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Report of Thomas McParlin, Medical Director of the Army of the Potomac, 1864 (Section II)

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Report of Thomas McParlin, Medical Director of the Army of the Potomac, 1864 (Section II)


"Report of Thomas McParlin," OR. Vol. 36, Part 1, p. 226-237. Transcribed by John Hennessy.

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Operations around Spotsylvania Court-House and Fredericksburg, Va.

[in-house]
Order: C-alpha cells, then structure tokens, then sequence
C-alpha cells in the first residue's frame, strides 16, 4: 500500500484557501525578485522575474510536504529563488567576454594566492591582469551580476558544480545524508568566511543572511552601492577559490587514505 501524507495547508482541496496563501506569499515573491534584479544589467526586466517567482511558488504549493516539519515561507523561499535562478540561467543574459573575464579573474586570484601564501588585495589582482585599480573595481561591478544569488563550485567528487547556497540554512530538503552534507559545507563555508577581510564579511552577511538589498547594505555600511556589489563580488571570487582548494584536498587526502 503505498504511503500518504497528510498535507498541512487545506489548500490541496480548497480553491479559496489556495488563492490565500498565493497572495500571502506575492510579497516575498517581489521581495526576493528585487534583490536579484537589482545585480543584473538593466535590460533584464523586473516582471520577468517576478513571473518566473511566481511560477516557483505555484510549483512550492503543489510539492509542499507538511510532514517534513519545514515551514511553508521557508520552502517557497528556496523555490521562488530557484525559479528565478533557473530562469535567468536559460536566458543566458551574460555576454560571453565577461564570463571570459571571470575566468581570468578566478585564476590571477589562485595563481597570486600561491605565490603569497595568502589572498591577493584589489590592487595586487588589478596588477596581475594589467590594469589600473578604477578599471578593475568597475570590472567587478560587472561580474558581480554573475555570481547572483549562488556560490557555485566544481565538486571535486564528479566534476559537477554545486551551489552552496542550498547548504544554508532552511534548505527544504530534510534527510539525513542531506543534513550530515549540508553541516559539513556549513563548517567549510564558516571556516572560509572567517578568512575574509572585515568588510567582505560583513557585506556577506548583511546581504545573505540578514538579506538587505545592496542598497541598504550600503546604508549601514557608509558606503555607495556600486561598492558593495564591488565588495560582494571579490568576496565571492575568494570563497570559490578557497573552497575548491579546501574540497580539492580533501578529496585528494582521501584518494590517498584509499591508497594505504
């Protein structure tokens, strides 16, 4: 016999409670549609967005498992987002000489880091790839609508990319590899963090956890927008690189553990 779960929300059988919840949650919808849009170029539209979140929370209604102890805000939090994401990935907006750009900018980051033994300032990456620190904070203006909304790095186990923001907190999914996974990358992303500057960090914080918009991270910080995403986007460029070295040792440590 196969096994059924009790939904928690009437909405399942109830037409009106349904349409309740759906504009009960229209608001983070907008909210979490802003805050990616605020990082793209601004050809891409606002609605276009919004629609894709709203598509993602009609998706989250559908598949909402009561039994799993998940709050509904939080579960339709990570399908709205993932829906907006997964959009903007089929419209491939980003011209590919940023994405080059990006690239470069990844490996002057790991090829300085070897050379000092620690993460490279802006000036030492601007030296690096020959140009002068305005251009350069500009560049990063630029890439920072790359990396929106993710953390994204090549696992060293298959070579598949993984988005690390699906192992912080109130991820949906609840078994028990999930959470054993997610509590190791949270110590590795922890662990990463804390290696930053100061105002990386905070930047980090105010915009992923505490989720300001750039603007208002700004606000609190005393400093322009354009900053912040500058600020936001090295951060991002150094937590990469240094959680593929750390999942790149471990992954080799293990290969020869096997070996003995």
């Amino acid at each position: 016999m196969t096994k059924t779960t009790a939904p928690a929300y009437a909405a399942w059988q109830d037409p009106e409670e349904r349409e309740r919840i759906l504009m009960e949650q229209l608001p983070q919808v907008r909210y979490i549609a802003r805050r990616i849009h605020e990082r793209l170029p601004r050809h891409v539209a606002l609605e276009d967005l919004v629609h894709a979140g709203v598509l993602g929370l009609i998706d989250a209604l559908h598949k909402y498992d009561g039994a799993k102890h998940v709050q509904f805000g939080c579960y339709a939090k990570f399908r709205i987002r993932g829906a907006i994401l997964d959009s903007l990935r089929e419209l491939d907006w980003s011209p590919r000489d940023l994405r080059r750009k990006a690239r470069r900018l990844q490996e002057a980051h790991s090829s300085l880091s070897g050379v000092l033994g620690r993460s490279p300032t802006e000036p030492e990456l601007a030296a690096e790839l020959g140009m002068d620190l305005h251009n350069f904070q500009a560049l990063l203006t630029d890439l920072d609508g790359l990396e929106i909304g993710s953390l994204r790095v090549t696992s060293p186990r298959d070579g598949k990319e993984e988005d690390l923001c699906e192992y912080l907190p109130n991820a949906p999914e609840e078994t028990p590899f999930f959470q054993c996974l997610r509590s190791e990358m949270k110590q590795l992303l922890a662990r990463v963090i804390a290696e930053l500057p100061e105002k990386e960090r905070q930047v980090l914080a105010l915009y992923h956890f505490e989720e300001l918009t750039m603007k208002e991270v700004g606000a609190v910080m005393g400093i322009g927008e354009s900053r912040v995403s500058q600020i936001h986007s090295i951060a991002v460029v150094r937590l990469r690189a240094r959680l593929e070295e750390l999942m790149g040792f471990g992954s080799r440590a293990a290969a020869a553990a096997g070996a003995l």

During the morning of the 8th of May the Cavalry Corps attacked the enemy on the Spotsylvania Court-House road, and about 250 wounded were soon collected at Brown's house, one-half mile north-east of Todd's Tavern. At that point their wounds were dressed, and hot soup and coffee distributed, after which they were placed in ambulances and wagons and sent on as fast as possible to join the main train of wounded, which was then moving off toward Fredericksburg. The Cavalry Corps withdrew at 10 a. m., its place being taken by the Fifth Corps, and moved off toward Fredericksburg, guarding the left flank and rear of the army. The Fifth Corps met the enemy about 11 a. m., and a sharp engagement ensued. The men of this corps were much fatigued, having been on the road all night. The day was hot and sultry, and the roads very dusty, while dense woods, on fire in many places, covered the country, preventing the free circulation of air, or the dissipation of the dense clouds of dust raised by the moving troops. Some confusion occurred in the beginning of the battle, the enemy being in stronger force than was at first supposed, and a skirmish line was therefore formed in the rear, which drove forward all stragglers, allowing none to fall to the rear except those so seriously wounded as to be unable to walk. These last were at first hastily collected into little groups in hollows by the road side, which afforded protection against musketry; haversacks and full canteens were placed by them, and a medical officer left with each group. As soon as the line of battle ceased to advance, all the wounded were collected at four depots located in the woods by the side of the Todd's Tavern and Spotsylvania Court-House road, near the point of crossing of the Block house road. All the ambulances were absent, being engaged in conveying the wounded of the battle of the Wilderness to Fredericksburg, and much confusion and delay in the collection of the wounded occurred in consequence. Slightly wounded men, straggling over the country in every direction, except toward the front, while from 2 to 4 soldiers would leave the ranks with severely wounded men. The regular stretcher-bearers of the ambulance corps labored faithfully, but the number of wounded was so large, and the distance over which they had to be carried so great, that the evils above mentioned were not prevented. The medicine, hospital, and commissary wagons could not be brought up, as the roads were blocked with artillery and moving columns of troops. By 9 p. m., however, about 1,300 wounded of this corps had been collected, the hospital trains brought up, and 3,400 rations distributed. A large portion of the wounds were slight in character, and about 100 were self-inflicted. The Second Corps engaged the enemy on the Catharpin road during the afternoon, and had about 150 wounded, of whom 30 fell into the hands of the enemy; the remainder were brought off and made confortable at a temporary hospital established near Gray's house. The Sixth Corps had about 100 wounded cared for in its temporary hospital by nightfall. The want of ambulances was the same in the Second and Sixth Corps as in the Fifth, but as they had but few wounded, the evil results were not so great.